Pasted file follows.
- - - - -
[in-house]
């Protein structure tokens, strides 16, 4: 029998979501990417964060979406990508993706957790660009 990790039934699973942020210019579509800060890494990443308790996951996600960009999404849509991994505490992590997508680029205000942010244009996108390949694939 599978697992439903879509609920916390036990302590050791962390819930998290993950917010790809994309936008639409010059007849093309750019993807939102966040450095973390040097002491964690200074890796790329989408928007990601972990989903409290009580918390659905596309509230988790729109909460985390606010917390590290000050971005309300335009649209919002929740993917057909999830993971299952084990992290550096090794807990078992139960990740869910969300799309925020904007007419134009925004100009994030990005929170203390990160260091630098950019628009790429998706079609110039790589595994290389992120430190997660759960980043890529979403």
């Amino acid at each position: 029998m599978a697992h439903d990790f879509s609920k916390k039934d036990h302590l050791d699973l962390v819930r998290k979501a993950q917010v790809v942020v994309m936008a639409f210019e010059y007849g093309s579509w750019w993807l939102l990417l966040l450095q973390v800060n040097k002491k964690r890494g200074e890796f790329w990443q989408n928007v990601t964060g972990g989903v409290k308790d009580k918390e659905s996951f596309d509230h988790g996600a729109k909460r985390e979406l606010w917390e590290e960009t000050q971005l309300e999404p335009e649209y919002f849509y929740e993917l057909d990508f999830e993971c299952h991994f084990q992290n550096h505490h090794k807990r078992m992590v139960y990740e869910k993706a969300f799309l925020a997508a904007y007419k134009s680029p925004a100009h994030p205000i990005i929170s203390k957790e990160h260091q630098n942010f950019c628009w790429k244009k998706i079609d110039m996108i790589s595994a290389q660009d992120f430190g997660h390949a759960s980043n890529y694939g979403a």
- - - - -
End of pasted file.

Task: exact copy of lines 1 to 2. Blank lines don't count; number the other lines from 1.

[in-house]
């Protein structure tokens, strides 16, 4: 029998979501990417964060979406990508993706957790660009 990790039934699973942020210019579509800060890494990443308790996951996600960009999404849509991994505490992590997508680029205000942010244009996108390949694939 599978697992439903879509609920916390036990302590050791962390819930998290993950917010790809994309936008639409010059007849093309750019993807939102966040450095973390040097002491964690200074890796790329989408928007990601972990989903409290009580918390659905596309509230988790729109909460985390606010917390590290000050971005309300335009649209919002929740993917057909999830993971299952084990992290550096090794807990078992139960990740869910969300799309925020904007007419134009925004100009994030990005929170203390990160260091630098950019628009790429998706079609110039790589595994290389992120430190997660759960980043890529979403």